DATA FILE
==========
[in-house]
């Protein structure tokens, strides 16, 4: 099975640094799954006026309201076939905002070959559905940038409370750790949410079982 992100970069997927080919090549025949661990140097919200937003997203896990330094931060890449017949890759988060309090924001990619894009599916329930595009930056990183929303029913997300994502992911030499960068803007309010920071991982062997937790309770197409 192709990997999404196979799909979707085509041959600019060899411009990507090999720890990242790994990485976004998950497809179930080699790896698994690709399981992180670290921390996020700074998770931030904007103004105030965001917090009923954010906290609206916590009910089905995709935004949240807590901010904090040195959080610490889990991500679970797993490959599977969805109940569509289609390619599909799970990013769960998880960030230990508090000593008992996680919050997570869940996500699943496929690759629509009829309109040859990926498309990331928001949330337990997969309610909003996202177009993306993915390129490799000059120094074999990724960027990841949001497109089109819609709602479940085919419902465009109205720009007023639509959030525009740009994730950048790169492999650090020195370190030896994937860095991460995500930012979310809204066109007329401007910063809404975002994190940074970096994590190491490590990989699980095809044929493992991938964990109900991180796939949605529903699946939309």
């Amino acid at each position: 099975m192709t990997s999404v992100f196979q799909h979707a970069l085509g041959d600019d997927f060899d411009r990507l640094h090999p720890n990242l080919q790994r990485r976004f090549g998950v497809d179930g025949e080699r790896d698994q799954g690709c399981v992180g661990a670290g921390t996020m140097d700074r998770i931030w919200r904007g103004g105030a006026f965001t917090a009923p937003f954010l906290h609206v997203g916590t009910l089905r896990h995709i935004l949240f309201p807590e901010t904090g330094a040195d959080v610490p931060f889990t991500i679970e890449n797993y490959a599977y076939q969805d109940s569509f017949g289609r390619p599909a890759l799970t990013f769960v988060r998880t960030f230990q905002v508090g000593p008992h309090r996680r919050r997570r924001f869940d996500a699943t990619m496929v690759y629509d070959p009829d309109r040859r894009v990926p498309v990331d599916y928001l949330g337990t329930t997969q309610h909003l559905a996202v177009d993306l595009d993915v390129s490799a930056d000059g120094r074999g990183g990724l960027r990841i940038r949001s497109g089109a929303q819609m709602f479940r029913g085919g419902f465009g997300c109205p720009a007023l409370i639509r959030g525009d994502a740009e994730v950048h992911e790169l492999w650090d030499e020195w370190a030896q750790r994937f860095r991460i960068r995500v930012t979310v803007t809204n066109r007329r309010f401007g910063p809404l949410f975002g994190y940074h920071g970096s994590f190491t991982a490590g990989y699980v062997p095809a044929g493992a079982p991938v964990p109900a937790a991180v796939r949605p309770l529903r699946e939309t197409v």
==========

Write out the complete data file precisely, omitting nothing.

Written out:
[in-house]
């Protein structure tokens, strides 16, 4: 099975640094799954006026309201076939905002070959559905940038409370750790949410079982 992100970069997927080919090549025949661990140097919200937003997203896990330094931060890449017949890759988060309090924001990619894009599916329930595009930056990183929303029913997300994502992911030499960068803007309010920071991982062997937790309770197409 192709990997999404196979799909979707085509041959600019060899411009990507090999720890990242790994990485976004998950497809179930080699790896698994690709399981992180670290921390996020700074998770931030904007103004105030965001917090009923954010906290609206916590009910089905995709935004949240807590901010904090040195959080610490889990991500679970797993490959599977969805109940569509289609390619599909799970990013769960998880960030230990508090000593008992996680919050997570869940996500699943496929690759629509009829309109040859990926498309990331928001949330337990997969309610909003996202177009993306993915390129490799000059120094074999990724960027990841949001497109089109819609709602479940085919419902465009109205720009007023639509959030525009740009994730950048790169492999650090020195370190030896994937860095991460995500930012979310809204066109007329401007910063809404975002994190940074970096994590190491490590990989699980095809044929493992991938964990109900991180796939949605529903699946939309």
């Amino acid at each position: 099975m192709t990997s999404v992100f196979q799909h979707a970069l085509g041959d600019d997927f060899d411009r990507l640094h090999p720890n990242l080919q790994r990485r976004f090549g998950v497809d179930g025949e080699r790896d698994q799954g690709c399981v992180g661990a670290g921390t996020m140097d700074r998770i931030w919200r904007g103004g105030a006026f965001t917090a009923p937003f954010l906290h609206v997203g916590t009910l089905r896990h995709i935004l949240f309201p807590e901010t904090g330094a040195d959080v610490p931060f889990t991500i679970e890449n797993y490959a599977y076939q969805d109940s569509f017949g289609r390619p599909a890759l799970t990013f769960v988060r998880t960030f230990q905002v508090g000593p008992h309090r996680r919050r997570r924001f869940d996500a699943t990619m496929v690759y629509d070959p009829d309109r040859r894009v990926p498309v990331d599916y928001l949330g337990t329930t997969q309610h909003l559905a996202v177009d993306l595009d993915v390129s490799a930056d000059g120094r074999g990183g990724l960027r990841i940038r949001s497109g089109a929303q819609m709602f479940r029913g085919g419902f465009g997300c109205p720009a007023l409370i639509r959030g525009d994502a740009e994730v950048h992911e790169l492999w650090d030499e020195w370190a030896q750790r994937f860095r991460i960068r995500v930012t979310v803007t809204n066109r007329r309010f401007g910063p809404l949410f975002g994190y940074h920071g970096s994590f190491t991982a490590g990989y699980v062997p095809a044929g493992a079982p991938v964990p109900a937790a991180v796939r949605p309770l529903r699946e939309t197409v």